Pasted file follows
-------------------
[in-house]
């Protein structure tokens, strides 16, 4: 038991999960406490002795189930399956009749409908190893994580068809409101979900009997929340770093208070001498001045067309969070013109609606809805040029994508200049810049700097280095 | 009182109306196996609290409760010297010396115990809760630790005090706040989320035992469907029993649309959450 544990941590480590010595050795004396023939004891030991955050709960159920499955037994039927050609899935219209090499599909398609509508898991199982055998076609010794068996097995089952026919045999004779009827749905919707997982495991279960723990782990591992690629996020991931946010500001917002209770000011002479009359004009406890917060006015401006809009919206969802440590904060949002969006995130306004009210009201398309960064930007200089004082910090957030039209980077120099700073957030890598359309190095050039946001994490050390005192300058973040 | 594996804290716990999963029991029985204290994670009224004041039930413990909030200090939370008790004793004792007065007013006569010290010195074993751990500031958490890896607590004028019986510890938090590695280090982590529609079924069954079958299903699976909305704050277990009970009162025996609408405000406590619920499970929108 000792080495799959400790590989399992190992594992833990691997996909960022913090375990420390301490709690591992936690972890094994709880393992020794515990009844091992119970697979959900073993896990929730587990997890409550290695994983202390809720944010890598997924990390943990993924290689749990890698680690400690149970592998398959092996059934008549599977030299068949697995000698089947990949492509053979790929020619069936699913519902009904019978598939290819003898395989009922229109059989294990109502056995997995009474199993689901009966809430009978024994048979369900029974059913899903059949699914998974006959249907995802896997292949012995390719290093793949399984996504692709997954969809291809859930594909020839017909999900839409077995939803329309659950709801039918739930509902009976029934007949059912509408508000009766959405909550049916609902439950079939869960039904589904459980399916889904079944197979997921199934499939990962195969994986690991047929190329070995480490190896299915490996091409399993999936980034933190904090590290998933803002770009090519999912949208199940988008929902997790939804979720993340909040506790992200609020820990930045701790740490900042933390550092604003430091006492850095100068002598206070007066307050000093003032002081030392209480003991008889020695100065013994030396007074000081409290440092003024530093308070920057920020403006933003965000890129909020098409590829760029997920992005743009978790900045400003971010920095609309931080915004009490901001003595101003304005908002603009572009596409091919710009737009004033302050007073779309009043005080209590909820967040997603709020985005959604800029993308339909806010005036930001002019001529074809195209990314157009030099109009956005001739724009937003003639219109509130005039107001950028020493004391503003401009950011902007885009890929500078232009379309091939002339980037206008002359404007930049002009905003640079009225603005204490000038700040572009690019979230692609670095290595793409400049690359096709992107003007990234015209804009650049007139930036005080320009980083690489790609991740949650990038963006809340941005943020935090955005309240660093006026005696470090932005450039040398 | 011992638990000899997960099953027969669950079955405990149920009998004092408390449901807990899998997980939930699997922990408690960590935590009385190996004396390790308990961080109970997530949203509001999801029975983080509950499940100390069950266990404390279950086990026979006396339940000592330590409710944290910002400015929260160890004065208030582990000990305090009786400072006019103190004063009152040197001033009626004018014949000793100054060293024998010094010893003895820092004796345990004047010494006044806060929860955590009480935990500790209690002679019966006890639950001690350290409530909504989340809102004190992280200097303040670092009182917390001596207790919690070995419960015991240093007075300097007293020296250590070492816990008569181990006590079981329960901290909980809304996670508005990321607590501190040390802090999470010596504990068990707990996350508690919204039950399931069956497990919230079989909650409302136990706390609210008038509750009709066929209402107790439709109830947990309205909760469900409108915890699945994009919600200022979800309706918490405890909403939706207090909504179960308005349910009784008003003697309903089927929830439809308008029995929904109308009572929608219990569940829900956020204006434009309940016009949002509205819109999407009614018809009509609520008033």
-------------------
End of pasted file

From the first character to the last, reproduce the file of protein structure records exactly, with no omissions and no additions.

[in-house]
């Protein structure tokens, strides 16, 4: 038991999960406490002795189930399956009749409908190893994580068809409101979900009997929340770093208070001498001045067309969070013109609606809805040029994508200049810049700097280095 | 009182109306196996609290409760010297010396115990809760630790005090706040989320035992469907029993649309959450 544990941590480590010595050795004396023939004891030991955050709960159920499955037994039927050609899935219209090499599909398609509508898991199982055998076609010794068996097995089952026919045999004779009827749905919707997982495991279960723990782990591992690629996020991931946010500001917002209770000011002479009359004009406890917060006015401006809009919206969802440590904060949002969006995130306004009210009201398309960064930007200089004082910090957030039209980077120099700073957030890598359309190095050039946001994490050390005192300058973040 | 594996804290716990999963029991029985204290994670009224004041039930413990909030200090939370008790004793004792007065007013006569010290010195074993751990500031958490890896607590004028019986510890938090590695280090982590529609079924069954079958299903699976909305704050277990009970009162025996609408405000406590619920499970929108 000792080495799959400790590989399992190992594992833990691997996909960022913090375990420390301490709690591992936690972890094994709880393992020794515990009844091992119970697979959900073993896990929730587990997890409550290695994983202390809720944010890598997924990390943990993924290689749990890698680690400690149970592998398959092996059934008549599977030299068949697995000698089947990949492509053979790929020619069936699913519902009904019978598939290819003898395989009922229109059989294990109502056995997995009474199993689901009966809430009978024994048979369900029974059913899903059949699914998974006959249907995802896997292949012995390719290093793949399984996504692709997954969809291809859930594909020839017909999900839409077995939803329309659950709801039918739930509902009976029934007949059912509408508000009766959405909550049916609902439950079939869960039904589904459980399916889904079944197979997921199934499939990962195969994986690991047929190329070995480490190896299915490996091409399993999936980034933190904090590290998933803002770009090519999912949208199940988008929902997790939804979720993340909040506790992200609020820990930045701790740490900042933390550092604003430091006492850095100068002598206070007066307050000093003032002081030392209480003991008889020695100065013994030396007074000081409290440092003024530093308070920057920020403006933003965000890129909020098409590829760029997920992005743009978790900045400003971010920095609309931080915004009490901001003595101003304005908002603009572009596409091919710009737009004033302050007073779309009043005080209590909820967040997603709020985005959604800029993308339909806010005036930001002019001529074809195209990314157009030099109009956005001739724009937003003639219109509130005039107001950028020493004391503003401009950011902007885009890929500078232009379309091939002339980037206008002359404007930049002009905003640079009225603005204490000038700040572009690019979230692609670095290595793409400049690359096709992107003007990234015209804009650049007139930036005080320009980083690489790609991740949650990038963006809340941005943020935090955005309240660093006026005696470090932005450039040398 | 011992638990000899997960099953027969669950079955405990149920009998004092408390449901807990899998997980939930699997922990408690960590935590009385190996004396390790308990961080109970997530949203509001999801029975983080509950499940100390069950266990404390279950086990026979006396339940000592330590409710944290910002400015929260160890004065208030582990000990305090009786400072006019103190004063009152040197001033009626004018014949000793100054060293024998010094010893003895820092004796345990004047010494006044806060929860955590009480935990500790209690002679019966006890639950001690350290409530909504989340809102004190992280200097303040670092009182917390001596207790919690070995419960015991240093007075300097007293020296250590070492816990008569181990006590079981329960901290909980809304996670508005990321607590501190040390802090999470010596504990068990707990996350508690919204039950399931069956497990919230079989909650409302136990706390609210008038509750009709066929209402107790439709109830947990309205909760469900409108915890699945994009919600200022979800309706918490405890909403939706207090909504179960308005349910009784008003003697309903089927929830439809308008029995929904109308009572929608219990569940829900956020204006434009309940016009949002509205819109999407009614018809009509609520008033």